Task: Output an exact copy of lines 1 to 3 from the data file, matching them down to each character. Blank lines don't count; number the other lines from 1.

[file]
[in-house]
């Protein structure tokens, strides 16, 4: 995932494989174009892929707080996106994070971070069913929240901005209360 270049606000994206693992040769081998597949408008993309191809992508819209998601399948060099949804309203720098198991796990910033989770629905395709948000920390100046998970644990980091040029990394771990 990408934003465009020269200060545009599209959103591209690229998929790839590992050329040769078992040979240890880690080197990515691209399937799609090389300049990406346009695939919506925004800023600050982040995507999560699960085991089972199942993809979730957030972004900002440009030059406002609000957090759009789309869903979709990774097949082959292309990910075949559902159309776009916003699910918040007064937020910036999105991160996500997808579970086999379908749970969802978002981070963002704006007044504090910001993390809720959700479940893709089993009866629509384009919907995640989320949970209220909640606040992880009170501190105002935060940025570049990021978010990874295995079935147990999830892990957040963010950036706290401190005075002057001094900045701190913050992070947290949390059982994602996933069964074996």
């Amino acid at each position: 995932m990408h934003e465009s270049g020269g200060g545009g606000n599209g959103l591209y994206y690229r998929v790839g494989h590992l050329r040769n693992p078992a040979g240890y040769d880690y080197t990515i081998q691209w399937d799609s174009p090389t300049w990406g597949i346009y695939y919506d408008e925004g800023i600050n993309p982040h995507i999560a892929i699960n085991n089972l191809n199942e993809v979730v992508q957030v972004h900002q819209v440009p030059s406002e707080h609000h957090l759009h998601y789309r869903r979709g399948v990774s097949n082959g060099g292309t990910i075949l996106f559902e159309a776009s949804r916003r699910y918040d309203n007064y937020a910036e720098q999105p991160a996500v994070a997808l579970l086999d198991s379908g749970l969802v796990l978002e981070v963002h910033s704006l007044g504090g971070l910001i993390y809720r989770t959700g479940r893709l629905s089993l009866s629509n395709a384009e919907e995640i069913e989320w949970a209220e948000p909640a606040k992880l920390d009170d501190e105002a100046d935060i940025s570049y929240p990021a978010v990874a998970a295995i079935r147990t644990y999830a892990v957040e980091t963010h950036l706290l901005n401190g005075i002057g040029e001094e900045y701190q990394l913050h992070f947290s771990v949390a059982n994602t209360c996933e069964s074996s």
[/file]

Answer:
[in-house]
């Protein structure tokens, strides 16, 4: 995932494989174009892929707080996106994070971070069913929240901005209360 270049606000994206693992040769081998597949408008993309191809992508819209998601399948060099949804309203720098198991796990910033989770629905395709948000920390100046998970644990980091040029990394771990 990408934003465009020269200060545009599209959103591209690229998929790839590992050329040769078992040979240890880690080197990515691209399937799609090389300049990406346009695939919506925004800023600050982040995507999560699960085991089972199942993809979730957030972004900002440009030059406002609000957090759009789309869903979709990774097949082959292309990910075949559902159309776009916003699910918040007064937020910036999105991160996500997808579970086999379908749970969802978002981070963002704006007044504090910001993390809720959700479940893709089993009866629509384009919907995640989320949970209220909640606040992880009170501190105002935060940025570049990021978010990874295995079935147990999830892990957040963010950036706290401190005075002057001094900045701190913050992070947290949390059982994602996933069964074996």
């Amino acid at each position: 995932m990408h934003e465009s270049g020269g200060g545009g606000n599209g959103l591209y994206y690229r998929v790839g494989h590992l050329r040769n693992p078992a040979g240890y040769d880690y080197t990515i081998q691209w399937d799609s174009p090389t300049w990406g597949i346009y695939y919506d408008e925004g800023i600050n993309p982040h995507i999560a892929i699960n085991n089972l191809n199942e993809v979730v992508q957030v972004h900002q819209v440009p030059s406002e707080h609000h957090l759009h998601y789309r869903r979709g399948v990774s097949n082959g060099g292309t990910i075949l996106f559902e159309a776009s949804r916003r699910y918040d309203n007064y937020a910036e720098q999105p991160a996500v994070a997808l579970l086999d198991s379908g749970l969802v796990l978002e981070v963002h910033s704006l007044g504090g971070l910001i993390y809720r989770t959700g479940r893709l629905s089993l009866s629509n395709a384009e919907e995640i069913e989320w949970a209220e948000p909640a606040k992880l920390d009170d501190e105002a100046d935060i940025s570049y929240p990021a978010v990874a998970a295995i079935r147990t644990y999830a892990v957040e980091t963010h950036l706290l901005n401190g005075i002057g040029e001094e900045y701190q990394l913050h992070f947290s771990v949390a059982n994602t209360c996933e069964s074996s």